This week has seen the UK gradually emerge from the wreckage of the recent general election and get back to business. Let us take a look at the week in news.
1) Advice own goal
Former England striker Alan Shearer is used to scoring plenty of goals, but it looks like his retirement goals have caused more problems for him.
The Premier League record goal scorer tried to sue his one-time financial adviser Kevin Neal, as well as Suffolk Life, for £9m in damages this week.
Mr Shearer claims Mr Neal was ‘careless’ and ‘dishonest’ in his management of the Match of The Day pundit’s pension investments, while Suffolk Life failed to abide by its regulatory duties.
He said Mr Shearer and his wife relied on professional advisers and the claims focus on decisions made relating to a personal pension, which had been worth more than £4m.
Defending himself, Mr Neal said that the couple had done well out of one investment fund and that the claim “is just driven by pure greed and ego.”
But after one day of the court hearing Mr Shearer and the defendants reached a settlement, meaning proceedings didn’t even get to extra time.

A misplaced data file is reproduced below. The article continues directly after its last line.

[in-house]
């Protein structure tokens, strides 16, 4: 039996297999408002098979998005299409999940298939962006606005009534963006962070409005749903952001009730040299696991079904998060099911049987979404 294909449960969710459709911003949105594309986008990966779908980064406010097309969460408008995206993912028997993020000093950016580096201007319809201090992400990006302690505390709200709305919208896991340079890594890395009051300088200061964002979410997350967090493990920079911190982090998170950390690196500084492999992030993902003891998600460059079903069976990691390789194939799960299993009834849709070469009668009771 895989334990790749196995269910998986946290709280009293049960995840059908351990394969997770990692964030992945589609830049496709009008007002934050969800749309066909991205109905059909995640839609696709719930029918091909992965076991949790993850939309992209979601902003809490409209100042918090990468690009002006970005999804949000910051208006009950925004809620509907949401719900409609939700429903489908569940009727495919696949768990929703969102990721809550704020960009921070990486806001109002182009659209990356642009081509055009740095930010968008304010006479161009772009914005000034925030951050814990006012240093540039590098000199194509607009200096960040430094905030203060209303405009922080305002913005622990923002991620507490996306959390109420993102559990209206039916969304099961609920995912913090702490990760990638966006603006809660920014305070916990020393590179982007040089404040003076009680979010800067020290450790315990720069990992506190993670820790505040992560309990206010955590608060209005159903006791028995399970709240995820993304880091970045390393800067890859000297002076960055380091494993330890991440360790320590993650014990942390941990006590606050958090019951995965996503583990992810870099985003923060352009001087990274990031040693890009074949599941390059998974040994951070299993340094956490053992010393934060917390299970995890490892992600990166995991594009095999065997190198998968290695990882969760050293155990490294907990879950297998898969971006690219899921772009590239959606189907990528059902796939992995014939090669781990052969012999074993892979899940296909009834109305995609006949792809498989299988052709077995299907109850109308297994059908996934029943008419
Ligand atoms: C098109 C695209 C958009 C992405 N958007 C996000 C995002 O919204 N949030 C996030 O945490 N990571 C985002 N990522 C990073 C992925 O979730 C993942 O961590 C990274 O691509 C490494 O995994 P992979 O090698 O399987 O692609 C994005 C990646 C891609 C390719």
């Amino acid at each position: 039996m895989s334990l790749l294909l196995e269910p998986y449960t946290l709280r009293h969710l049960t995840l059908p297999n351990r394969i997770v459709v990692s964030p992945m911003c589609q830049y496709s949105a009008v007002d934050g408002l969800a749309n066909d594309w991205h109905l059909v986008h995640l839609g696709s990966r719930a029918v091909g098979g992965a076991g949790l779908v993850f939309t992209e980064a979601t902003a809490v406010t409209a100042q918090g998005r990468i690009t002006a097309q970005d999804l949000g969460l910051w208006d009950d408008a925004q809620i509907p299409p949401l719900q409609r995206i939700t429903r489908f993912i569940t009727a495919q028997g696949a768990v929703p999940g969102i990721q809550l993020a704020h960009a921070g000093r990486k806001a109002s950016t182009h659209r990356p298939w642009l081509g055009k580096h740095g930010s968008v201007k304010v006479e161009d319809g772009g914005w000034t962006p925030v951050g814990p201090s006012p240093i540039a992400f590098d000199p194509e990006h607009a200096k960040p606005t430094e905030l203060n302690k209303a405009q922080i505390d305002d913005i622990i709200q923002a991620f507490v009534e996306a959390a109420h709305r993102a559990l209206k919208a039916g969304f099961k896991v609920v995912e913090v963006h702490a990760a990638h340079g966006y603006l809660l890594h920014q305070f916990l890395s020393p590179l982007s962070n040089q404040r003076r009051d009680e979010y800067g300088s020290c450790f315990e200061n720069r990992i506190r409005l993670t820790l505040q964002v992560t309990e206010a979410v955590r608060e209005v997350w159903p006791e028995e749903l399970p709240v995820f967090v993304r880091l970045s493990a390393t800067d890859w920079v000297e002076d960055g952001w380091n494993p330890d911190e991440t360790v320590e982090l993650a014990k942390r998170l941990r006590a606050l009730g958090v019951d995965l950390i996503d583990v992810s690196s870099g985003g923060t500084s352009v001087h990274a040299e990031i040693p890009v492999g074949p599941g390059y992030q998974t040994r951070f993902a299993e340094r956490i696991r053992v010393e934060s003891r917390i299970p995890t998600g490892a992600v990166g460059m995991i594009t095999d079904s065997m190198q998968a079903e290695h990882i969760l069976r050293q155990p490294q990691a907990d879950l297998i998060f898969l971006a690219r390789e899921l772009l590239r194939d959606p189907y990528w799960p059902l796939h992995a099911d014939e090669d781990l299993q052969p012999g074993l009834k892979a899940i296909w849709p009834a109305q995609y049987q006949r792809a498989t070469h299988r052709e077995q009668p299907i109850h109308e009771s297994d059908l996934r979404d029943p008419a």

2) Transfer gossip
At this time of the year it is common to hear rumours about whether Cristiano Ronaldo is moving to Hartlepool United or Eden Hazard is being signed by Forest Green Rovers.
But it is transfers of a different type which advisers are currently focused on: defined benefit ones.
This week we found out that the Financial Conduct Authority is currently carrying out a desk-based study into advice firms doing a “significant” amount of defined benefit transfer business.
Among the concerns the regulator is believed to have is the conflicts of interest involved in the process.
The work is understood to not be a formal review or study but is a piece of supervisory work in which the FCA is looking at advice firms which have increased the number of defined benefit transfers they have been doing.
This work could be one of the reasons why a number of advice firms have found themselves having to stop carrying out pension transfers.
If this ends up going wrong the compensation fees could end up dwarfing football transfer values.
3) Could do better
This week the Financial Conduct Authority had its performance appraised by the chief executive of Aviva’s UK life business.
Andy Briggs said the regulator’s Financial Advice Market Review was “not good enough”.
He said the vast majority of people are making decisions without advice or guidance and will end up with poor outcomes.
These comments were echoed by the chief executive of Hargreaves Lansdown, Christopher Hill, who said the entire process needed to be “reset”.
4) Numbers game
If advisers were worried about robots replacing them, now they have to worry about data.
At least that is what the chief investment officer of Nutmeg said this week.